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If a person is in danger of drowning, offering a life preserver is appropriate. However, if a person is surrounded by flames in a burning house, the life preserver won't help any. It may even make the situation worse by providing more fuel to the fire or blocking the path to escape.
Antibiotics are the life preservers of health care. Without them, many more people would die from infections caused by injury, illness, exposure to infectious agents, or the effects of surgery. However, they are not appropriate for everything.
The Centers for Disease Control and Prevention (CDC) devotes substantial attention to antibiotic prescribing and use, reporting "about 30% of all antibiotics prescribed in U.S. acute care hospitals are either unnecessary or suboptimal."
At Mayo Clinic, there is an entire group that focuses on antimicrobial stewardship, or the appropriate use of antibiotics, as well as antifungal and antiviral agents. The focus of the Enterprise Antimicrobial Stewardship Program is probably not the first thing most Mayo Clinic staff members think about when they start work each day. But Sara Ausman, Pharm.D., Mayo Clinic Health System — Northwest Wisconsin, and Sarah Lessard, Pharm.D., Mayo Clinic Health System — Southwest Wisconsin, two of the fewer than a dozen antimicrobial stewardship pharmacists at Mayo, might like that to be true.
"Bacteria and other infectious organisms are extremely smart and can quickly adapt and become resistant to the antibiotics we have” says Dr. Ausman. "Many of our efforts as antimicrobial stewards are focused on making sure we prevent as much development of resistance as we can."
Everyone has a role to play, she says.
Appropriate use of antibiotics
Providers and patients can both be involved in the decision making. This includes deciding when to prescribe antibiotics, and the type and duration of treatment.
"When antibiotics are used appropriately, they have a definite role and benefit for patients," continues Dr. Ausman. "Antimicrobial Stewardship practitioners across the Mayo Enterprise have implemented a series of rules, or flags, in Plummer Chart to identify hospitalized patients on antimicrobial therapy that may need to be adjusted to meet the needs of the patient’s situation."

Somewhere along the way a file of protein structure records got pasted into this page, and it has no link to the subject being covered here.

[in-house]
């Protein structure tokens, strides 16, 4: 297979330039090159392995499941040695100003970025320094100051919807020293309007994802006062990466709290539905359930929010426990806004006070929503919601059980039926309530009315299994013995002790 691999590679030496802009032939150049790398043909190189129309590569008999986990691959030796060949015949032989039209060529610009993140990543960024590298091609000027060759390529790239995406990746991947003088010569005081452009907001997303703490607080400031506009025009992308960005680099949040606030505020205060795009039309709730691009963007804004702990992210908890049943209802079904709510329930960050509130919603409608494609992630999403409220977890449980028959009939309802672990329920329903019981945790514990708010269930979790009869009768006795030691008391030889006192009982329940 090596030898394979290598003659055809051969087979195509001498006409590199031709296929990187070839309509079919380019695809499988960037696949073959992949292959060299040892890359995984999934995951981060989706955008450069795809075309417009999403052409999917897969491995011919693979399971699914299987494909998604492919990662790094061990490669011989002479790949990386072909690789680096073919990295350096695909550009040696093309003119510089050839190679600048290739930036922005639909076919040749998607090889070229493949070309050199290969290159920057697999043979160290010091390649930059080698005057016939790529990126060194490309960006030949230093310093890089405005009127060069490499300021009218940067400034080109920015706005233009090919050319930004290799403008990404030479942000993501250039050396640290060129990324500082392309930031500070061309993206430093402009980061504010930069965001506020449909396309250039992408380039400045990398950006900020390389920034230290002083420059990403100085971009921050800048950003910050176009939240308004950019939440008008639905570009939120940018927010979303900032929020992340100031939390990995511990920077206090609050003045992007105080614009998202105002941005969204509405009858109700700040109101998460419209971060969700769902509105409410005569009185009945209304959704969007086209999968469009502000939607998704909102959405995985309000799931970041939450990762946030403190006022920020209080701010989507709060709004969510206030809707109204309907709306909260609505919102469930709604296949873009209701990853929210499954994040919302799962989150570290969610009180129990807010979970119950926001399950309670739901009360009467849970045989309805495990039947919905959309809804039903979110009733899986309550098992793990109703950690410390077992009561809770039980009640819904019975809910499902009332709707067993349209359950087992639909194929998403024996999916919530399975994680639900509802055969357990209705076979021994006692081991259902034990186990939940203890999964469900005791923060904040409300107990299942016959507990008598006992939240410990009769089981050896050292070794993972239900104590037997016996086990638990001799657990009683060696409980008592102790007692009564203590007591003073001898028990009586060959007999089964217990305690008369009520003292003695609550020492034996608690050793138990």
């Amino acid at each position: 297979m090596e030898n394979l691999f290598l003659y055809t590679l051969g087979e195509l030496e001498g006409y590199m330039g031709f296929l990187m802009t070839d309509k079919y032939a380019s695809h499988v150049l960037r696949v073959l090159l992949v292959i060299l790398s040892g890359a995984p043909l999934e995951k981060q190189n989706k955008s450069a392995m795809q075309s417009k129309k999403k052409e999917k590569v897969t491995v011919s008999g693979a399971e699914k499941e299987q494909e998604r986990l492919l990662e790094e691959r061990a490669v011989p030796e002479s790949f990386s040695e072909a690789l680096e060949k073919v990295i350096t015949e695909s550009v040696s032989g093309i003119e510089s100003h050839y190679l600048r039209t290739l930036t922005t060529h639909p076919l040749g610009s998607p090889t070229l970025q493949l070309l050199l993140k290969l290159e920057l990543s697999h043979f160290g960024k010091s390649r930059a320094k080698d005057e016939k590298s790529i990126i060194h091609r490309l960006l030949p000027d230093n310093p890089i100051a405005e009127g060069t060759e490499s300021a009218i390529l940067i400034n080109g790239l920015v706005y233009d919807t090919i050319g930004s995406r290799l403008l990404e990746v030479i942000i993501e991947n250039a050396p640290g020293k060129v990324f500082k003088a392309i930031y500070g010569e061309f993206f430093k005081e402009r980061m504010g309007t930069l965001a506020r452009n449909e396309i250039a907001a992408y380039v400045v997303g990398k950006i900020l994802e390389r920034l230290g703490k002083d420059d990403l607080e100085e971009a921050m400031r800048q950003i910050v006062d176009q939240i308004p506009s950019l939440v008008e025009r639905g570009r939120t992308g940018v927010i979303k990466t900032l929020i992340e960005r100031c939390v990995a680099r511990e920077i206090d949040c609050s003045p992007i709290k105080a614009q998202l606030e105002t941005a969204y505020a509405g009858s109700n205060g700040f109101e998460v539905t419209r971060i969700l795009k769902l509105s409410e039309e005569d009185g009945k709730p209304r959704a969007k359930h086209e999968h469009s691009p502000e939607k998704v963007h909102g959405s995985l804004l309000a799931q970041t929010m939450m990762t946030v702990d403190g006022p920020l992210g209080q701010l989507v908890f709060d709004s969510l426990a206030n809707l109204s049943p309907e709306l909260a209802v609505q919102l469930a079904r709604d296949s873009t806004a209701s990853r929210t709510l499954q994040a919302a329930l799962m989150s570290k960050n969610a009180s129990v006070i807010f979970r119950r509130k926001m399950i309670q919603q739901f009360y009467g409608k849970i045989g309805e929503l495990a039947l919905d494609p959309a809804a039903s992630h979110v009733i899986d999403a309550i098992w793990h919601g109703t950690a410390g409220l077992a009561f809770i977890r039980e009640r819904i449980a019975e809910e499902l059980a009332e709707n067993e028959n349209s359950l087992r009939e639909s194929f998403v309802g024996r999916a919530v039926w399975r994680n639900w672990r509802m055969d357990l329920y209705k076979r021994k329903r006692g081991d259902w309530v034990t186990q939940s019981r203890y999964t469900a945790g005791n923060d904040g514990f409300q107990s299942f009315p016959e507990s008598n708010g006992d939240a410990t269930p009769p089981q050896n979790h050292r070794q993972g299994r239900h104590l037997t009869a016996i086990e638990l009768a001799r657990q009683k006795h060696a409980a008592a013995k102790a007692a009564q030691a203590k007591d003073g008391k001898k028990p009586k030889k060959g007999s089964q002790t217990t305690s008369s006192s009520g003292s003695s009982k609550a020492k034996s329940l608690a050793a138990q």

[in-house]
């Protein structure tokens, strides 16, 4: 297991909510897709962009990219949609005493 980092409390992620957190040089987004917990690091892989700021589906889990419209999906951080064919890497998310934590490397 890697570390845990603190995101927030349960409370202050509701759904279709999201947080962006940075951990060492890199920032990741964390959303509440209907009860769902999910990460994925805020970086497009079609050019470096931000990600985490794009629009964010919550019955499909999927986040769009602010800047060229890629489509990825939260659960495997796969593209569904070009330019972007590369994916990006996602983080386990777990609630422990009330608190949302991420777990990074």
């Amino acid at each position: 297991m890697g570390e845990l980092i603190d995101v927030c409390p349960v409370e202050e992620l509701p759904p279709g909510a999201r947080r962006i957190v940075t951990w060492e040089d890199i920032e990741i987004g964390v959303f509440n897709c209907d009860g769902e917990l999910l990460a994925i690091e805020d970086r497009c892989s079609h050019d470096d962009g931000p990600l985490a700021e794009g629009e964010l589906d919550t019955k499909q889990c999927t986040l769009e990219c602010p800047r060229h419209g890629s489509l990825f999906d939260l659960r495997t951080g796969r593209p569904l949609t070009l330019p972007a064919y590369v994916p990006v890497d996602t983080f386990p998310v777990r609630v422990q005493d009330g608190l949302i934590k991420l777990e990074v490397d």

Many of these system prompts rely on test results from bacteria cultures, the standard of care for inpatients. However, in the outpatient setting many antibiotics are prescribed without a lab culture to identify the exact infectious agent.
"In an outpatient setting, 30-50% of antibiotics are prescribed inappropriately," says Dr. Ausman, "either the wrong dosage or the wrong medication for the condition."
Historically, the Antimicrobial Stewardship team has seen patients prescribed antibiotics for bronchitis, gout and the common cold, among other conditions where an antibiotic will be no help.
Additionally, the team promotes use of the narrowest spectrum antibiotic appropriate to the diagnosis, and the shortest possible duration of treatment.
"Antibiotics are not benign," says Dr. Lessard. "They do have side effects, which can lead to significant problems which may lead to hospitalization. Their use can lead to antibiotic resistance in a patient. And, unnecessary use contributes in several ways to rising costs in health care."
Real-life cautionary tale
Dr. Lessard saw these dangers up close and personal a few months ago.
"A multi-drug resistant organism developed quickly in one of our patients being treated in the outpatient setting," says Dr. Lessard. "My job was to investigate the situation and determine if anything could have been done differently."
She tells this story:
The patient was a woman with a long history of urinary tract infections and numerous courses of antibiotics. She had a semi-permanent catheter inserted for bladder relief. After observing some inflammation in the area, her care team determined she had another UTI.